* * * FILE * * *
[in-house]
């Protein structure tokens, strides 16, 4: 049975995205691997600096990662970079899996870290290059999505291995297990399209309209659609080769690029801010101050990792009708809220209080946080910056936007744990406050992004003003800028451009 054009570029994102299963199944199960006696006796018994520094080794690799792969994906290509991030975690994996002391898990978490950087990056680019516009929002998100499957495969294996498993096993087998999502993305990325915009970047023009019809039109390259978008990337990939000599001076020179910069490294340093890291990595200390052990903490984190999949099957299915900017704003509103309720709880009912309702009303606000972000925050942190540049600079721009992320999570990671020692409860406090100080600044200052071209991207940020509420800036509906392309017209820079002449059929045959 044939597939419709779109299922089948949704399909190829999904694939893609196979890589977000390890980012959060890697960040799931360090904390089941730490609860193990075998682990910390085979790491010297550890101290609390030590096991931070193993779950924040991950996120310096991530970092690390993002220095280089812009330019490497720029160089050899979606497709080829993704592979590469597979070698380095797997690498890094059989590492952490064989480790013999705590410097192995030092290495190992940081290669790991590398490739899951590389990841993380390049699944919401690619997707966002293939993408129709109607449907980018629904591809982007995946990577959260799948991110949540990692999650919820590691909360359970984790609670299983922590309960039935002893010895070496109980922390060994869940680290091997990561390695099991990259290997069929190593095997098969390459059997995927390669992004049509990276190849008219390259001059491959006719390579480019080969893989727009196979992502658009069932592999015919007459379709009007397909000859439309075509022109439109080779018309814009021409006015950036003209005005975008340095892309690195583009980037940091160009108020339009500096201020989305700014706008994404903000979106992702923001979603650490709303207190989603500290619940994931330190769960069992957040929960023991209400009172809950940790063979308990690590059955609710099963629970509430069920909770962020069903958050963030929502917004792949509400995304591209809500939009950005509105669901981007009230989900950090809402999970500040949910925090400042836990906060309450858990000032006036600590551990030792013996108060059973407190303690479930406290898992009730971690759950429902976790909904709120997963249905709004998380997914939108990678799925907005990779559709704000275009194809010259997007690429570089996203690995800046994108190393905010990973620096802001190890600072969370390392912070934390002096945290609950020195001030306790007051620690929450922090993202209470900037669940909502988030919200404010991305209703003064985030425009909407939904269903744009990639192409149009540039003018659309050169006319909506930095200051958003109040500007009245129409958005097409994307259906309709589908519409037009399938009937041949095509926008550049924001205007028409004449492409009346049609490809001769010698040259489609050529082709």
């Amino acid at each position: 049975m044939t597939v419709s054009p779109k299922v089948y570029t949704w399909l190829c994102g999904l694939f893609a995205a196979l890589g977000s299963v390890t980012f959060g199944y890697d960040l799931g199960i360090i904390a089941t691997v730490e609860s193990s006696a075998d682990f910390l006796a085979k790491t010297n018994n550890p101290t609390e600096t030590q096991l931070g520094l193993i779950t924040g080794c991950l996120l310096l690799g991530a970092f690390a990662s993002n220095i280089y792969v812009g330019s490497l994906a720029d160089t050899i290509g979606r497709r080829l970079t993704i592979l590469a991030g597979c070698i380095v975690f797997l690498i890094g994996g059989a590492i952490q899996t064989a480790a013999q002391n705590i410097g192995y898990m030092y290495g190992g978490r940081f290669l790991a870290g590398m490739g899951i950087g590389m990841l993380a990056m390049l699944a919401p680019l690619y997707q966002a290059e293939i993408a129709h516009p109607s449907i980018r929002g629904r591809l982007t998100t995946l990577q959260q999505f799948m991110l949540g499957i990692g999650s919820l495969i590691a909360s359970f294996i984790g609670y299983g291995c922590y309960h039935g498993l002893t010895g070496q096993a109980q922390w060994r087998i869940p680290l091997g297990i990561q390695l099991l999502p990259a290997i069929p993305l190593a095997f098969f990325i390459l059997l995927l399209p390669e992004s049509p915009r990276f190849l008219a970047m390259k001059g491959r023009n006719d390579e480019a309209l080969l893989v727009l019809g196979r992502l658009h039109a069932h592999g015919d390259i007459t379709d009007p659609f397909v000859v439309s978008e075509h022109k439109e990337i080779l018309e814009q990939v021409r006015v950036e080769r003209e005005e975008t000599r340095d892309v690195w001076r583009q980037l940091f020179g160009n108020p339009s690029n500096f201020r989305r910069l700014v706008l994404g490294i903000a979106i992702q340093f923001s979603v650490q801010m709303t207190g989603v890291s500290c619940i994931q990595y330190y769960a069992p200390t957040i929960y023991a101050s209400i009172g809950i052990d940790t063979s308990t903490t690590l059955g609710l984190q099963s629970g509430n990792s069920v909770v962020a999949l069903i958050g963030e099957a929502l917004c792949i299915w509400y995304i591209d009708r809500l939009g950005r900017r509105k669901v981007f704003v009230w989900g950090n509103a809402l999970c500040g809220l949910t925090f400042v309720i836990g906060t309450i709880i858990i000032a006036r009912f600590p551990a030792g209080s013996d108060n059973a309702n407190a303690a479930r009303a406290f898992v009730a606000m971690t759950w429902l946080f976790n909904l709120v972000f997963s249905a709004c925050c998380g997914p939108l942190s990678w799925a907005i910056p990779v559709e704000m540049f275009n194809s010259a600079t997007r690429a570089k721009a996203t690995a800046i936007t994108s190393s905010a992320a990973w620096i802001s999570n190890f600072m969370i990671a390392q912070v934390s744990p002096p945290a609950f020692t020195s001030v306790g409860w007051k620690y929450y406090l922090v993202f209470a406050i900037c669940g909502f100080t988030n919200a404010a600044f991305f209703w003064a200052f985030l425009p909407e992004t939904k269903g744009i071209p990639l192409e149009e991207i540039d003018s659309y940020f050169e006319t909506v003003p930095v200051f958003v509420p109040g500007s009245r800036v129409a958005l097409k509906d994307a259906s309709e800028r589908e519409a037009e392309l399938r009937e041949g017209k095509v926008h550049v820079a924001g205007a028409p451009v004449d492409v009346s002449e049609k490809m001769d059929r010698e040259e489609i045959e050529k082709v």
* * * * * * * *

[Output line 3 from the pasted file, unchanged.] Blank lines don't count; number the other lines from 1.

């Amino acid at each position: 049975m044939t597939v419709s054009p779109k299922v089948y570029t949704w399909l190829c994102g999904l694939f893609a995205a196979l890589g977000s299963v390890t980012f959060g199944y890697d960040l799931g199960i360090i904390a089941t691997v730490e609860s193990s006696a075998d682990f910390l006796a085979k790491t010297n018994n550890p101290t609390e600096t030590q096991l931070g520094l193993i779950t924040g080794c991950l996120l310096l690799g991530a970092f690390a990662s993002n220095i280089y792969v812009g330019s490497l994906a720029d160089t050899i290509g979606r497709r080829l970079t993704i592979l590469a991030g597979c070698i380095v975690f797997l690498i890094g994996g059989a590492i952490q899996t064989a480790a013999q002391n705590i410097g192995y898990m030092y290495g190992g978490r940081f290669l790991a870290g590398m490739g899951i950087g590389m990841l993380a990056m390049l699944a919401p680019l690619y997707q966002a290059e293939i993408a129709h516009p109607s449907i980018r929002g629904r591809l982007t998100t995946l990577q959260q999505f799948m991110l949540g499957i990692g999650s919820l495969i590691a909360s359970f294996i984790g609670y299983g291995c922590y309960h039935g498993l002893t010895g070496q096993a109980q922390w060994r087998i869940p680290l091997g297990i990561q390695l099991l999502p990259a290997i069929p993305l190593a095997f098969f990325i390459l059997l995927l399209p390669e992004s049509p915009r990276f190849l008219a970047m390259k001059g491959r023009n006719d390579e480019a309209l080969l893989v727009l019809g196979r992502l658009h039109a069932h592999g015919d390259i007459t379709d009007p659609f397909v000859v439309s978008e075509h022109k439109e990337i080779l018309e814009q990939v021409r006015v950036e080769r003209e005005e975008t000599r340095d892309v690195w001076r583009q980037l940091f020179g160009n108020p339009s690029n500096f201020r989305r910069l700014v706008l994404g490294i903000a979106i992702q340093f923001s979603v650490q801010m709303t207190g989603v890291s500290c619940i994931q990595y330190y769960a069992p200390t957040i929960y023991a101050s209400i009172g809950i052990d940790t063979s308990t903490t690590l059955g609710l984190q099963s629970g509430n990792s069920v909770v962020a999949l069903i958050g963030e099957a929502l917004c792949i299915w509400y995304i591209d009708r809500l939009g950005r900017r509105k669901v981007f704003v009230w989900g950090n509103a809402l999970c500040g809220l949910t925090f400042v309720i836990g906060t309450i709880i858990i000032a006036r009912f600590p551990a030792g209080s013996d108060n059973a309702n407190a303690a479930r009303a406290f898992v009730a606000m971690t759950w429902l946080f976790n909904l709120v972000f997963s249905a709004c925050c998380g997914p939108l942190s990678w799925a907005i910056p990779v559709e704000m540049f275009n194809s010259a600079t997007r690429a570089k721009a996203t690995a800046i936007t994108s190393s905010a992320a990973w620096i802001s999570n190890f600072m969370i990671a390392q912070v934390s744990p002096p945290a609950f020692t020195s001030v306790g409860w007051k620690y929450y406090l922090v993202f209470a406050i900037c669940g909502f100080t988030n919200a404010a600044f991305f209703w003064a200052f985030l425009p909407e992004t939904k269903g744009i071209p990639l192409e149009e991207i540039d003018s659309y940020f050169e006319t909506v003003p930095v200051f958003v509420p109040g500007s009245r800036v129409a958005l097409k509906d994307a259906s309709e800028r589908e519409a037009e392309l399938r009937e041949g017209k095509v926008h550049v820079a924001g205007a028409p451009v004449d492409v009346s002449e049609k490809m001769d059929r010698e040259e489609i045959e050529k082709v």